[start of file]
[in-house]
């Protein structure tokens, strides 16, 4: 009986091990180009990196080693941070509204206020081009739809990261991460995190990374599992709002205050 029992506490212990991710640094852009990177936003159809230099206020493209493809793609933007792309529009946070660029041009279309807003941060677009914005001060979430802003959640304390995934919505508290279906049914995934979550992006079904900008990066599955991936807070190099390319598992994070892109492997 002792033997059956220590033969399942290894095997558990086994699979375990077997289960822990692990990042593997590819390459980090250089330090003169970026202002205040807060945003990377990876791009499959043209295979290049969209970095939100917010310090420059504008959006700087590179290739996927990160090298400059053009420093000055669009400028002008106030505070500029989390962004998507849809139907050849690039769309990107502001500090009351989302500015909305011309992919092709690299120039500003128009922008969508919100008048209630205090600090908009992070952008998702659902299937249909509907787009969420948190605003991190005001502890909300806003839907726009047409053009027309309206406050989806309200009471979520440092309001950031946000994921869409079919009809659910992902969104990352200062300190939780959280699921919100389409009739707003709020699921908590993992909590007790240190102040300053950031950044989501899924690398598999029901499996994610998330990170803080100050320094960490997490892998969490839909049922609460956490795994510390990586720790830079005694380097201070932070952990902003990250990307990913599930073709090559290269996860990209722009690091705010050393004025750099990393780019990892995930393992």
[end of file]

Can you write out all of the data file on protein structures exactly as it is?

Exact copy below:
[in-house]
């Protein structure tokens, strides 16, 4: 009986091990180009990196080693941070509204206020081009739809990261991460995190990374599992709002205050 029992506490212990991710640094852009990177936003159809230099206020493209493809793609933007792309529009946070660029041009279309807003941060677009914005001060979430802003959640304390995934919505508290279906049914995934979550992006079904900008990066599955991936807070190099390319598992994070892109492997 002792033997059956220590033969399942290894095997558990086994699979375990077997289960822990692990990042593997590819390459980090250089330090003169970026202002205040807060945003990377990876791009499959043209295979290049969209970095939100917010310090420059504008959006700087590179290739996927990160090298400059053009420093000055669009400028002008106030505070500029989390962004998507849809139907050849690039769309990107502001500090009351989302500015909305011309992919092709690299120039500003128009922008969508919100008048209630205090600090908009992070952008998702659902299937249909509907787009969420948190605003991190005001502890909300806003839907726009047409053009027309309206406050989806309200009471979520440092309001950031946000994921869409079919009809659910992902969104990352200062300190939780959280699921919100389409009739707003709020699921908590993992909590007790240190102040300053950031950044989501899924690398598999029901499996994610998330990170803080100050320094960490997490892998969490839909049922609460956490795994510390990586720790830079005694380097201070932070952990902003990250990307990913599930073709090559290269996860990209722009690091705010050393004025750099990393780019990892995930393992």